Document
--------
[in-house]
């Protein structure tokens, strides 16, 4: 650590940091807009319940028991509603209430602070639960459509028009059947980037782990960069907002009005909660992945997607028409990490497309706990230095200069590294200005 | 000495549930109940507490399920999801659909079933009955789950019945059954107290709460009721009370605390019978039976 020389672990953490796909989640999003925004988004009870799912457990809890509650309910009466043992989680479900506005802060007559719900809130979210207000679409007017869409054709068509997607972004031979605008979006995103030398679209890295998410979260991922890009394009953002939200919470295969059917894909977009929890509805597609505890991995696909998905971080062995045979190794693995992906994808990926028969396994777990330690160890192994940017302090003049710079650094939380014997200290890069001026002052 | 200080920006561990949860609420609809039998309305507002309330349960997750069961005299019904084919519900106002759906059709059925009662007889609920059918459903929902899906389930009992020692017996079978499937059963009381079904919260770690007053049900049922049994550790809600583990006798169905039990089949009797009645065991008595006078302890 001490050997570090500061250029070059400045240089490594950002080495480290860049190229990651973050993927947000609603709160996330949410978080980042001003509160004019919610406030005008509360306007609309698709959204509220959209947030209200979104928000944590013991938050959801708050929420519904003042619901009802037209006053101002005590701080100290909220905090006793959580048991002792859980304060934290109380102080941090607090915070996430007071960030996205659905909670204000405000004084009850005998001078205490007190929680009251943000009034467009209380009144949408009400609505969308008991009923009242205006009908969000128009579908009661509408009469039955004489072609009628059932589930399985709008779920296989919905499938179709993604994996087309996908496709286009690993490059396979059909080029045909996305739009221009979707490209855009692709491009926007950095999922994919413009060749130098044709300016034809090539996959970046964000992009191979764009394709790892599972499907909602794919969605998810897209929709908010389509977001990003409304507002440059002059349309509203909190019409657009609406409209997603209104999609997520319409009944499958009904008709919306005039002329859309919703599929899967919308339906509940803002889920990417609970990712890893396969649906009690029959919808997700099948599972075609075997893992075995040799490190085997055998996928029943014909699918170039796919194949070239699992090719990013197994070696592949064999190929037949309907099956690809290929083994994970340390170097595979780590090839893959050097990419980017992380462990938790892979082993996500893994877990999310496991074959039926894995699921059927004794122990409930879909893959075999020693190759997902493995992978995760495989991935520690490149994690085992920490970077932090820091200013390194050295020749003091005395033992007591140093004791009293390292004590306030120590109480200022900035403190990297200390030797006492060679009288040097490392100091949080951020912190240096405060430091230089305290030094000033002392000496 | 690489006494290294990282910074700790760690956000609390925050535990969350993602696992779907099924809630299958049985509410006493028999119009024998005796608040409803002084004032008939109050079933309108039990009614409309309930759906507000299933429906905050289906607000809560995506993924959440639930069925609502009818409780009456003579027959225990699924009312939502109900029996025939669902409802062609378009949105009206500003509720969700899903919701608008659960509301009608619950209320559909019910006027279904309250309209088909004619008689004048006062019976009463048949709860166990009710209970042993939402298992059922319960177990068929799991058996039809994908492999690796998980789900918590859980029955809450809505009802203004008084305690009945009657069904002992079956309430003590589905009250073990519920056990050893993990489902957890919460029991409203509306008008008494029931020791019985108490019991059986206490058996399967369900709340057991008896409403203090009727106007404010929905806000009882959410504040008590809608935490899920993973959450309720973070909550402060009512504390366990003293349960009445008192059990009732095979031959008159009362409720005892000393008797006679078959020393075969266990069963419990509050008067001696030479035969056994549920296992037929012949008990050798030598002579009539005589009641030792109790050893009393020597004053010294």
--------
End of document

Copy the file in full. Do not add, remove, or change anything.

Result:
[in-house]
């Protein structure tokens, strides 16, 4: 650590940091807009319940028991509603209430602070639960459509028009059947980037782990960069907002009005909660992945997607028409990490497309706990230095200069590294200005 | 000495549930109940507490399920999801659909079933009955789950019945059954107290709460009721009370605390019978039976 020389672990953490796909989640999003925004988004009870799912457990809890509650309910009466043992989680479900506005802060007559719900809130979210207000679409007017869409054709068509997607972004031979605008979006995103030398679209890295998410979260991922890009394009953002939200919470295969059917894909977009929890509805597609505890991995696909998905971080062995045979190794693995992906994808990926028969396994777990330690160890192994940017302090003049710079650094939380014997200290890069001026002052 | 200080920006561990949860609420609809039998309305507002309330349960997750069961005299019904084919519900106002759906059709059925009662007889609920059918459903929902899906389930009992020692017996079978499937059963009381079904919260770690007053049900049922049994550790809600583990006798169905039990089949009797009645065991008595006078302890 001490050997570090500061250029070059400045240089490594950002080495480290860049190229990651973050993927947000609603709160996330949410978080980042001003509160004019919610406030005008509360306007609309698709959204509220959209947030209200979104928000944590013991938050959801708050929420519904003042619901009802037209006053101002005590701080100290909220905090006793959580048991002792859980304060934290109380102080941090607090915070996430007071960030996205659905909670204000405000004084009850005998001078205490007190929680009251943000009034467009209380009144949408009400609505969308008991009923009242205006009908969000128009579908009661509408009469039955004489072609009628059932589930399985709008779920296989919905499938179709993604994996087309996908496709286009690993490059396979059909080029045909996305739009221009979707490209855009692709491009926007950095999922994919413009060749130098044709300016034809090539996959970046964000992009191979764009394709790892599972499907909602794919969605998810897209929709908010389509977001990003409304507002440059002059349309509203909190019409657009609406409209997603209104999609997520319409009944499958009904008709919306005039002329859309919703599929899967919308339906509940803002889920990417609970990712890893396969649906009690029959919808997700099948599972075609075997893992075995040799490190085997055998996928029943014909699918170039796919194949070239699992090719990013197994070696592949064999190929037949309907099956690809290929083994994970340390170097595979780590090839893959050097990419980017992380462990938790892979082993996500893994877990999310496991074959039926894995699921059927004794122990409930879909893959075999020693190759997902493995992978995760495989991935520690490149994690085992920490970077932090820091200013390194050295020749003091005395033992007591140093004791009293390292004590306030120590109480200022900035403190990297200390030797006492060679009288040097490392100091949080951020912190240096405060430091230089305290030094000033002392000496 | 690489006494290294990282910074700790760690956000609390925050535990969350993602696992779907099924809630299958049985509410006493028999119009024998005796608040409803002084004032008939109050079933309108039990009614409309309930759906507000299933429906905050289906607000809560995506993924959440639930069925609502009818409780009456003579027959225990699924009312939502109900029996025939669902409802062609378009949105009206500003509720969700899903919701608008659960509301009608619950209320559909019910006027279904309250309209088909004619008689004048006062019976009463048949709860166990009710209970042993939402298992059922319960177990068929799991058996039809994908492999690796998980789900918590859980029955809450809505009802203004008084305690009945009657069904002992079956309430003590589905009250073990519920056990050893993990489902957890919460029991409203509306008008008494029931020791019985108490019991059986206490058996399967369900709340057991008896409403203090009727106007404010929905806000009882959410504040008590809608935490899920993973959450309720973070909550402060009512504390366990003293349960009445008192059990009732095979031959008159009362409720005892000393008797006679078959020393075969266990069963419990509050008067001696030479035969056994549920296992037929012949008990050798030598002579009539005589009641030792109790050893009393020597004053010294």